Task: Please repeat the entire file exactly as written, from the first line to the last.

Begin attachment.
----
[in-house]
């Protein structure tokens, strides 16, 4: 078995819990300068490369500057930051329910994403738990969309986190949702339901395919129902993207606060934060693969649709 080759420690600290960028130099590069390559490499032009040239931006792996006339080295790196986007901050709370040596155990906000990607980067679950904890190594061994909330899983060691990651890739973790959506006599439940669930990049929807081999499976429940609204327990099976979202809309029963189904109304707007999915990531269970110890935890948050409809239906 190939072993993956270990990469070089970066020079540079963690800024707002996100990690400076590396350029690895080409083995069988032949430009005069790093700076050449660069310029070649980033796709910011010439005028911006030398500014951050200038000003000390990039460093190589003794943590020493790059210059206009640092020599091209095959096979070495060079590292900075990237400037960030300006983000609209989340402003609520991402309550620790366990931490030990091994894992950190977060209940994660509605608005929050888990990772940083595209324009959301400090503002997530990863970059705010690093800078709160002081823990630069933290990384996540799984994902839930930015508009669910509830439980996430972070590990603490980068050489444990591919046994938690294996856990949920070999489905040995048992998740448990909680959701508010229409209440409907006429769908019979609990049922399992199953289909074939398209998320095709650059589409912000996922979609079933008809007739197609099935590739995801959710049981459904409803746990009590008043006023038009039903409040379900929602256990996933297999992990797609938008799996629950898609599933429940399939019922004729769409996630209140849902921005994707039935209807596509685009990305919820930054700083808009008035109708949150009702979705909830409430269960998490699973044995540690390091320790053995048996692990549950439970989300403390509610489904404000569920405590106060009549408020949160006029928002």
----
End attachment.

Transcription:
[in-house]
């Protein structure tokens, strides 16, 4: 078995819990300068490369500057930051329910994403738990969309986190949702339901395919129902993207606060934060693969649709 080759420690600290960028130099590069390559490499032009040239931006792996006339080295790196986007901050709370040596155990906000990607980067679950904890190594061994909330899983060691990651890739973790959506006599439940669930990049929807081999499976429940609204327990099976979202809309029963189904109304707007999915990531269970110890935890948050409809239906 190939072993993956270990990469070089970066020079540079963690800024707002996100990690400076590396350029690895080409083995069988032949430009005069790093700076050449660069310029070649980033796709910011010439005028911006030398500014951050200038000003000390990039460093190589003794943590020493790059210059206009640092020599091209095959096979070495060079590292900075990237400037960030300006983000609209989340402003609520991402309550620790366990931490030990091994894992950190977060209940994660509605608005929050888990990772940083595209324009959301400090503002997530990863970059705010690093800078709160002081823990630069933290990384996540799984994902839930930015508009669910509830439980996430972070590990603490980068050489444990591919046994938690294996856990949920070999489905040995048992998740448990909680959701508010229409209440409907006429769908019979609990049922399992199953289909074939398209998320095709650059589409912000996922979609079933008809007739197609099935590739995801959710049981459904409803746990009590008043006023038009039903409040379900929602256990996933297999992990797609938008799996629950898609599933429940399939019922004729769409996630209140849902921005994707039935209807596509685009990305919820930054700083808009008035109708949150009702979705909830409430269960998490699973044995540690390091320790053995048996692990549950439970989300403390509610489904404000569920405590106060009549408020949160006029928002």